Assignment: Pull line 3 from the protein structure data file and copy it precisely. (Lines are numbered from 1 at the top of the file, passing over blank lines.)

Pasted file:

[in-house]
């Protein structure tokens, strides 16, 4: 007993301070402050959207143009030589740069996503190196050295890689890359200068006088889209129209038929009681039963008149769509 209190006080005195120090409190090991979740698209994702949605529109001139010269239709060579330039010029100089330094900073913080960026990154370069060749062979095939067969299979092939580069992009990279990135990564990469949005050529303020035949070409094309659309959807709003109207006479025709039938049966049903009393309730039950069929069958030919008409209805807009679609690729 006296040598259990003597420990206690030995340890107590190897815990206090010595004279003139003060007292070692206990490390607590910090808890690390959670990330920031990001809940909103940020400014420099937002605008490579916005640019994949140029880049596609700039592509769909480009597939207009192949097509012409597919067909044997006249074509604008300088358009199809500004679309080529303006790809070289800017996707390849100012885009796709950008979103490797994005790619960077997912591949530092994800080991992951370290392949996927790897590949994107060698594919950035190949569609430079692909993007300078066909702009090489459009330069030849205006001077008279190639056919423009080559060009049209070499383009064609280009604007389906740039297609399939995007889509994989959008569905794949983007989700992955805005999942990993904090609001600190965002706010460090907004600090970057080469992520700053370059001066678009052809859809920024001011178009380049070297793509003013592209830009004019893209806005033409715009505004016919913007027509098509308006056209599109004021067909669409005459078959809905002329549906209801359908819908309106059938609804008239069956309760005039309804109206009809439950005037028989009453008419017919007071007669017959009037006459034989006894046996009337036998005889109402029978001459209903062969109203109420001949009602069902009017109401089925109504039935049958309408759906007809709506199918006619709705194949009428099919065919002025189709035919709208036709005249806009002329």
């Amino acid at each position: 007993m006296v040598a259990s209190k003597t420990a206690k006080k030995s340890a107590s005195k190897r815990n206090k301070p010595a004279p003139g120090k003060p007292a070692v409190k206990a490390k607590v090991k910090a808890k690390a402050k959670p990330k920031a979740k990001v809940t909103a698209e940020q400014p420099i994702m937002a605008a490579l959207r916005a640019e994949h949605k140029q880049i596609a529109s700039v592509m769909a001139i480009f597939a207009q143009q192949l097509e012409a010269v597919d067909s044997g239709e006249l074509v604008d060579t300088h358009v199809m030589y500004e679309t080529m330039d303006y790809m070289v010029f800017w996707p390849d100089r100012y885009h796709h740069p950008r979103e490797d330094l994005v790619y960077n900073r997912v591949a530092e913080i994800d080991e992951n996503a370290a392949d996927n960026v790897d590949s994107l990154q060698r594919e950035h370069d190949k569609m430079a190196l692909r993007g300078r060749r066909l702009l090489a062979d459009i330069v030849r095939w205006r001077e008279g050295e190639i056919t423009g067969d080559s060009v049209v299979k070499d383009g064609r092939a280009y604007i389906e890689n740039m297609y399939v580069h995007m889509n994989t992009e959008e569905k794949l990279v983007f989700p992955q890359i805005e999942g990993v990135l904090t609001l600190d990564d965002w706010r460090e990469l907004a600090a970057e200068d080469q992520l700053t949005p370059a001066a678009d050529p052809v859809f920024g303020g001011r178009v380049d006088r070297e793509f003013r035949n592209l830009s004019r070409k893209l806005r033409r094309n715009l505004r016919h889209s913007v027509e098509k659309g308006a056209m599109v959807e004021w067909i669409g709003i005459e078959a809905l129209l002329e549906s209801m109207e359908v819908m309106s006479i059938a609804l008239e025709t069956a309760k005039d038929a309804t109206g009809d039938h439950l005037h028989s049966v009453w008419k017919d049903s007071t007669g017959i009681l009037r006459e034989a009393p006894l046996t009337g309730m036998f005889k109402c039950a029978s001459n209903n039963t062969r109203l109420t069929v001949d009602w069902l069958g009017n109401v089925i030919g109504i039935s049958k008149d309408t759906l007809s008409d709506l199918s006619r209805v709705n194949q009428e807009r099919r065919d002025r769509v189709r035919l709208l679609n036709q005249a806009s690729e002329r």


């Amino acid at each position: 007993m006296v040598a259990s209190k003597t420990a206690k006080k030995s340890a107590s005195k190897r815990n206090k301070p010595a004279p003139g120090k003060p007292a070692v409190k206990a490390k607590v090991k910090a808890k690390a402050k959670p990330k920031a979740k990001v809940t909103a698209e940020q400014p420099i994702m937002a605008a490579l959207r916005a640019e994949h949605k140029q880049i596609a529109s700039v592509m769909a001139i480009f597939a207009q143009q192949l097509e012409a010269v597919d067909s044997g239709e006249l074509v604008d060579t300088h358009v199809m030589y500004e679309t080529m330039d303006y790809m070289v010029f800017w996707p390849d100089r100012y885009h796709h740069p950008r979103e490797d330094l994005v790619y960077n900073r997912v591949a530092e913080i994800d080991e992951n996503a370290a392949d996927n960026v790897d590949s994107l990154q060698r594919e950035h370069d190949k569609m430079a190196l692909r993007g300078r060749r066909l702009l090489a062979d459009i330069v030849r095939w205006r001077e008279g050295e190639i056919t423009g067969d080559s060009v049209v299979k070499d383009g064609r092939a280009y604007i389906e890689n740039m297609y399939v580069h995007m889509n994989t992009e959008e569905k794949l990279v983007f989700p992955q890359i805005e999942g990993v990135l904090t609001l600190d990564d965002w706010r460090e990469l907004a600090a970057e200068d080469q992520l700053t949005p370059a001066a678009d050529p052809v859809f920024g303020g001011r178009v380049d006088r070297e793509f003013r035949n592209l830009s004019r070409k893209l806005r033409r094309n715009l505004r016919h889209s913007v027509e098509k659309g308006a056209m599109v959807e004021w067909i669409g709003i005459e078959a809905l129209l002329e549906s209801m109207e359908v819908m309106s006479i059938a609804l008239e025709t069956a309760k005039d038929a309804t109206g009809d039938h439950l005037h028989s049966v009453w008419k017919d049903s007071t007669g017959i009681l009037r006459e034989a009393p006894l046996t009337g309730m036998f005889k109402c039950a029978s001459n209903n039963t062969r109203l109420t069929v001949d009602w069902l069958g009017n109401v089925i030919g109504i039935s049958k008149d309408t759906l007809s008409d709506l199918s006619r209805v709705n194949q009428e807009r099919r065919d002025r769509v189709r035919l709208l679609n036709q005249a806009s690729e002329r």